Several international NGOs have criticised Sri Lanka’s unwillingness to hold war criminals to account through an accountability mechanism with international involvement, as a resolution was passed giving the government two more years to do so this week.
Speaking at the UN Human Rights Council in Geneva, the International Commission of Jurists (ICJ) said it was “particularly concerned about the lack of progress in the area of criminal accountability” and said there was an “an urgent need to establish a judicial mechanism with the involvement of foreign judges”.
It said that it rejects calls for a purely domestic mechanism and that “the ICJ considers that the continuing failure of the Government to ensure justice means that referral to the International Criminal Court or the creation of another international mechanism to facilitate criminal accountability would be fully warranted”.
The ICJ also noted that “a judicial mechanism with the involvement of foreign judges is particularly urgent for women in conflict-affected areas who still live in a highly militarized environment and are compelled to live among their perpetrators – those who have been accused of war crimes including rape and other forms of sexual violence”.
See the full text of the ICJ statement here.
Amnesty International meanwhile said that “as a result of the ongoing failure of the authorities to hold perpetrators to account, including for alleged war crimes and crimes against humanity, impunity prevails”.
The organisation said it “supports the report’s call for UN member states to investigate and prosecute such crimes wherever possible, including by exercising universal jurisdiction”.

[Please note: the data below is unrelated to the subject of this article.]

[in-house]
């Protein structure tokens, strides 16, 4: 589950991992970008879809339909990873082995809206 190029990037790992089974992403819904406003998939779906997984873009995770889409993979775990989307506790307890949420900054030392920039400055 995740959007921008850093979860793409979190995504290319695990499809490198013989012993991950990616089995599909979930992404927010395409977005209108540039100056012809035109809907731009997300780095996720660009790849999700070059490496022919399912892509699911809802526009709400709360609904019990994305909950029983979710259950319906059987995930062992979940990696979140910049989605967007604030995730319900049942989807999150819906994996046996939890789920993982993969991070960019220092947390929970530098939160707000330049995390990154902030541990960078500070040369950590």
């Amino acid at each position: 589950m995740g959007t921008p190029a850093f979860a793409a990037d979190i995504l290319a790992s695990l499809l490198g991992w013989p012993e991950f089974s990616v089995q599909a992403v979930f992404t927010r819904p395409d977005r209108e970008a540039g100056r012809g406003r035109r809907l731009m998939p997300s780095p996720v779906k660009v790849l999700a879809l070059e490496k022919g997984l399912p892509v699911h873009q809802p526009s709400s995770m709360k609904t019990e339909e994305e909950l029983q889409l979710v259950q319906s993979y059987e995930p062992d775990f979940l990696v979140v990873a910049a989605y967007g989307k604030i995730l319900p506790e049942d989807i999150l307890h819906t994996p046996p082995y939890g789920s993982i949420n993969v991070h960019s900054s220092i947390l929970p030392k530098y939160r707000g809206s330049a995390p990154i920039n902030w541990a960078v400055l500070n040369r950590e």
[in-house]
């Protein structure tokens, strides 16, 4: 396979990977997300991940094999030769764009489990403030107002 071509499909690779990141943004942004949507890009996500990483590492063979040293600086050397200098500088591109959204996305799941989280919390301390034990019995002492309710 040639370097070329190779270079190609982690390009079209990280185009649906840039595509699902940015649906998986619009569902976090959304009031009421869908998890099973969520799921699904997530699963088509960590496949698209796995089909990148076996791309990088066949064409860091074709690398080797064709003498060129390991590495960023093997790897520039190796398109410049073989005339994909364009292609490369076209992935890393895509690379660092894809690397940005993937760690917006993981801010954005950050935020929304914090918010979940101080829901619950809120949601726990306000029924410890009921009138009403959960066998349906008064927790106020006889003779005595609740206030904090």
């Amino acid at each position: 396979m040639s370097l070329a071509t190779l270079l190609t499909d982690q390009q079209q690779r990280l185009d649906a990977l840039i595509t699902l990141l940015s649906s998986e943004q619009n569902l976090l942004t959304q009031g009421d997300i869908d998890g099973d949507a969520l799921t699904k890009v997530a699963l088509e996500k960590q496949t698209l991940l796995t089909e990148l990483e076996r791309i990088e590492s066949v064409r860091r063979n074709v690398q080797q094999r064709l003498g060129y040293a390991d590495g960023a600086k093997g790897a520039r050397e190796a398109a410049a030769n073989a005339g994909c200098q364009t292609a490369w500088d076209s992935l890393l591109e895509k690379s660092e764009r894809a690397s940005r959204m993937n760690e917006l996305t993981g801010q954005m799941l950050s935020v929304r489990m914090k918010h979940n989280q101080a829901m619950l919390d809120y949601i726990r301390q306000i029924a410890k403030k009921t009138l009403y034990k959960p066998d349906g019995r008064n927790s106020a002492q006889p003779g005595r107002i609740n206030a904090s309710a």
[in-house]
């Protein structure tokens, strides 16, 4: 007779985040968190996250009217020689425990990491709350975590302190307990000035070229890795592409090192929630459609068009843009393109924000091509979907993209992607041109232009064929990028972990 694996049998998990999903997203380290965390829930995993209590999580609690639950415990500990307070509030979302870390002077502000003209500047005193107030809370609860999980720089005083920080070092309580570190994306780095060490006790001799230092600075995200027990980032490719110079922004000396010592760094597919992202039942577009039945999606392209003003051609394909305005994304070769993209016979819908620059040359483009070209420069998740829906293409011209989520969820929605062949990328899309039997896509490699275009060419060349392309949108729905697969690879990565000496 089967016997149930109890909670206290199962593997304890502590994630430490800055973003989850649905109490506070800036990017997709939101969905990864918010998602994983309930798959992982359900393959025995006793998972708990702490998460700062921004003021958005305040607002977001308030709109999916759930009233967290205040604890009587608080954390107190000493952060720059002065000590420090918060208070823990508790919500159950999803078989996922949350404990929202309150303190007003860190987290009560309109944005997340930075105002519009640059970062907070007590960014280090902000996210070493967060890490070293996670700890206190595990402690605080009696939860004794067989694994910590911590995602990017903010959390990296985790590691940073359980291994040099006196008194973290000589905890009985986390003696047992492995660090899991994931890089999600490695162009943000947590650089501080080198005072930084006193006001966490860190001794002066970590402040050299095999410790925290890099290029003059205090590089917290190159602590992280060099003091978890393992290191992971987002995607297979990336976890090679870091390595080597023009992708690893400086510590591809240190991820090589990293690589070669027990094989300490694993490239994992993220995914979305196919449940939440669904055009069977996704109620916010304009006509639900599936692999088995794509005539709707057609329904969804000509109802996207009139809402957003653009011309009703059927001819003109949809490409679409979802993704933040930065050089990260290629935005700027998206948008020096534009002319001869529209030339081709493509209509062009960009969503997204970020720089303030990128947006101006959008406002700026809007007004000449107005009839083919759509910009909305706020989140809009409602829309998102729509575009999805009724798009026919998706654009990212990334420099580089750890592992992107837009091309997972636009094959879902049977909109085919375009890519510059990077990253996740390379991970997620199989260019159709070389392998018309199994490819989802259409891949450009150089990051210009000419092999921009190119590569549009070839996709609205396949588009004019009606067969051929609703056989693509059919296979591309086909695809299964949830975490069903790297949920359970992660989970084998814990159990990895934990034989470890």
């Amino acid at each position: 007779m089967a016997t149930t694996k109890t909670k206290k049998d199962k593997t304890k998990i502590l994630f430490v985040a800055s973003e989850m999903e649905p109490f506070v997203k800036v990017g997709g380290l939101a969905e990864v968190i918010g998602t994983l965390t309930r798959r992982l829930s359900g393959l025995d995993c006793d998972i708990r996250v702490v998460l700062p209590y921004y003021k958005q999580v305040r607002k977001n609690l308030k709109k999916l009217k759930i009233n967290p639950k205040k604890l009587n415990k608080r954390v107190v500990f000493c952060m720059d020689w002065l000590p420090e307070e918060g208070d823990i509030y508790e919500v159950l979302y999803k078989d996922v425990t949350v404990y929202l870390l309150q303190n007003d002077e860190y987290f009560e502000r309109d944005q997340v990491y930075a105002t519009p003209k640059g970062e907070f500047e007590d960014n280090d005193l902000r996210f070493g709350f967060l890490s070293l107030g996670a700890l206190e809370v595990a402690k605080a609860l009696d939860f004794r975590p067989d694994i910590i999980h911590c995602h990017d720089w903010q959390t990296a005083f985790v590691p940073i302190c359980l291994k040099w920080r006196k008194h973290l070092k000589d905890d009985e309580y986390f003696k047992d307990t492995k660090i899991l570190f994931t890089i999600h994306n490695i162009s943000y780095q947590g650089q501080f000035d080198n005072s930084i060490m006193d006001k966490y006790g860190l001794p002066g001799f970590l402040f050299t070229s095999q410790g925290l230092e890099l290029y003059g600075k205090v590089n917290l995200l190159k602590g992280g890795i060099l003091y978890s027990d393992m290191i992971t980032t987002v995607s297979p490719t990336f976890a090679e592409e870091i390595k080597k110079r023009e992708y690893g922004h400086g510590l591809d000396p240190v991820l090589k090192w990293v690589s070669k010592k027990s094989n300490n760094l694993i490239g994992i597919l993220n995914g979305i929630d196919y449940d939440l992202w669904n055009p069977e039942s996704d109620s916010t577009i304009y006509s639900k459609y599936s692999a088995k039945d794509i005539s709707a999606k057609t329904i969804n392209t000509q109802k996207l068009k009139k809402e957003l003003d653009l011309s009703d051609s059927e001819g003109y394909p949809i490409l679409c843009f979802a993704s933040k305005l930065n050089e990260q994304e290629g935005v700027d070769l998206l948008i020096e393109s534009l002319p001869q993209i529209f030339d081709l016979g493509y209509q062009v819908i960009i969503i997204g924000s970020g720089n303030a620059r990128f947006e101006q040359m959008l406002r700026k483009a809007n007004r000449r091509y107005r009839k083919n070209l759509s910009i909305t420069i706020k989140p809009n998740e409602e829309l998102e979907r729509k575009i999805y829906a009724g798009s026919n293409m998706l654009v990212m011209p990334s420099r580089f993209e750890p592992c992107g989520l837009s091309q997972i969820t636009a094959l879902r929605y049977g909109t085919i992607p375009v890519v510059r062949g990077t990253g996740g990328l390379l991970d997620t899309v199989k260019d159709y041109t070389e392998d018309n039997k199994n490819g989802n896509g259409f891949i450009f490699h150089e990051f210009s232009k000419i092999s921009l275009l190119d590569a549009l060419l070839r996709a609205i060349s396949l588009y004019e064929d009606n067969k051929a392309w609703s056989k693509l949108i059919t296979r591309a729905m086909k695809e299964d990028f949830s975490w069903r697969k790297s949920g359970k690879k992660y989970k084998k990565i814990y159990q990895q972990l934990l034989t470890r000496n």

See the full text of the Amnesty International statement here.
Human Rights Watch noted how Sri Lankan leaders have repeatedly spoken out against international accountability, and “given the insufficient progress to date, and rising frustrations that any accountability process seems stalled, civil society, Special Procedures, the former and current High Commissioners, and even the resolution Core Group itself have underlined the need for a clear timetable and framework for Sri Lanka to fulfill its commitments”.
“We are disappointed that the resolution tabled for consideration this session includes reference to a time-bound implementation plan as a preambular encouragement only,” HRW added.
See the full text of the HRW statement here.
The call for member states to exercise universal jurisdiction was echoed by the Asian Forum for Human Rights and Development, who said,“ The government backtracking on the commitment to establish a judicial mechanism with international involvement is particularly concerning”.
“Member states must consider seriously the High Commissioner’s recommendation to use universal jurisdiction principles and explore other options to advance accountability in the absence of credible domestic processes,” it added.
See the full text of the Forum Asia statement here.